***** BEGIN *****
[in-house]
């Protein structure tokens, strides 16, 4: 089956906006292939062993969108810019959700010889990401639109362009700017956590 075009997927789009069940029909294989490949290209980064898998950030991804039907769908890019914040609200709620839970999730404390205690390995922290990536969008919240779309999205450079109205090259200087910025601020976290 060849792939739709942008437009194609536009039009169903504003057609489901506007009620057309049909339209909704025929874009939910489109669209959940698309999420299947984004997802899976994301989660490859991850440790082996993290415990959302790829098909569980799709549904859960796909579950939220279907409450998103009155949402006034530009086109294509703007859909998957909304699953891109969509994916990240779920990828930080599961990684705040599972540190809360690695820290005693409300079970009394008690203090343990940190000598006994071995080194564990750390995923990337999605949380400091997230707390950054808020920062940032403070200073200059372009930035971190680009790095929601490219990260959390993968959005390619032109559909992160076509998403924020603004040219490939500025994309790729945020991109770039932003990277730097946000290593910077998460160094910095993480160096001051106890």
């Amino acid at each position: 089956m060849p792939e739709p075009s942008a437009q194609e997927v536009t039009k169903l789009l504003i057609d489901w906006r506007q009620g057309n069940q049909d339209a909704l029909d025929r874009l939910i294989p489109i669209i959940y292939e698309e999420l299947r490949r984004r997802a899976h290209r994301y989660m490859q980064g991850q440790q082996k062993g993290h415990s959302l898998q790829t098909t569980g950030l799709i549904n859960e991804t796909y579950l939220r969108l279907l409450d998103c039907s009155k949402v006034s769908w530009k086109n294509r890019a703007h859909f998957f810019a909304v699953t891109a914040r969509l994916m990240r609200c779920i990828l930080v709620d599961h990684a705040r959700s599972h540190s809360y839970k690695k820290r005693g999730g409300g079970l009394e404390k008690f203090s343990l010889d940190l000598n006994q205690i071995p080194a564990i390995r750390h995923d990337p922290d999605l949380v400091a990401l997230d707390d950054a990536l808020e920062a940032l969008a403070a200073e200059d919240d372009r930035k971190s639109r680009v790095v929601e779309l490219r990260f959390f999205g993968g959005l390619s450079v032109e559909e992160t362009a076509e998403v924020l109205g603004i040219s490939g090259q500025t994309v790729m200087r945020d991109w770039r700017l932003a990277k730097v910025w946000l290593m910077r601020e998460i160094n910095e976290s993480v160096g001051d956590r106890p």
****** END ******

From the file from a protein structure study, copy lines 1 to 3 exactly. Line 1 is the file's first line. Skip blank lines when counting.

[in-house]
């Protein structure tokens, strides 16, 4: 089956906006292939062993969108810019959700010889990401639109362009700017956590 075009997927789009069940029909294989490949290209980064898998950030991804039907769908890019914040609200709620839970999730404390205690390995922290990536969008919240779309999205450079109205090259200087910025601020976290 060849792939739709942008437009194609536009039009169903504003057609489901506007009620057309049909339209909704025929874009939910489109669209959940698309999420299947984004997802899976994301989660490859991850440790082996993290415990959302790829098909569980799709549904859960796909579950939220279907409450998103009155949402006034530009086109294509703007859909998957909304699953891109969509994916990240779920990828930080599961990684705040599972540190809360690695820290005693409300079970009394008690203090343990940190000598006994071995080194564990750390995923990337999605949380400091997230707390950054808020920062940032403070200073200059372009930035971190680009790095929601490219990260959390993968959005390619032109559909992160076509998403924020603004040219490939500025994309790729945020991109770039932003990277730097946000290593910077998460160094910095993480160096001051106890």
């Amino acid at each position: 089956m060849p792939e739709p075009s942008a437009q194609e997927v536009t039009k169903l789009l504003i057609d489901w906006r506007q009620g057309n069940q049909d339209a909704l029909d025929r874009l939910i294989p489109i669209i959940y292939e698309e999420l299947r490949r984004r997802a899976h290209r994301y989660m490859q980064g991850q440790q082996k062993g993290h415990s959302l898998q790829t098909t569980g950030l799709i549904n859960e991804t796909y579950l939220r969108l279907l409450d998103c039907s009155k949402v006034s769908w530009k086109n294509r890019a703007h859909f998957f810019a909304v699953t891109a914040r969509l994916m990240r609200c779920i990828l930080v709620d599961h990684a705040r959700s599972h540190s809360y839970k690695k820290r005693g999730g409300g079970l009394e404390k008690f203090s343990l010889d940190l000598n006994q205690i071995p080194a564990i390995r750390h995923d990337p922290d999605l949380v400091a990401l997230d707390d950054a990536l808020e920062a940032l969008a403070a200073e200059d919240d372009r930035k971190s639109r680009v790095v929601e779309l490219r990260f959390f999205g993968g959005l390619s450079v032109e559909e992160t362009a076509e998403v924020l109205g603004i040219s490939g090259q500025t994309v790729m200087r945020d991109w770039r700017l932003a990277k730097v910025w946000l290593m910077r601020e998460i160094n910095e976290s993480v160096g001051d956590r106890p």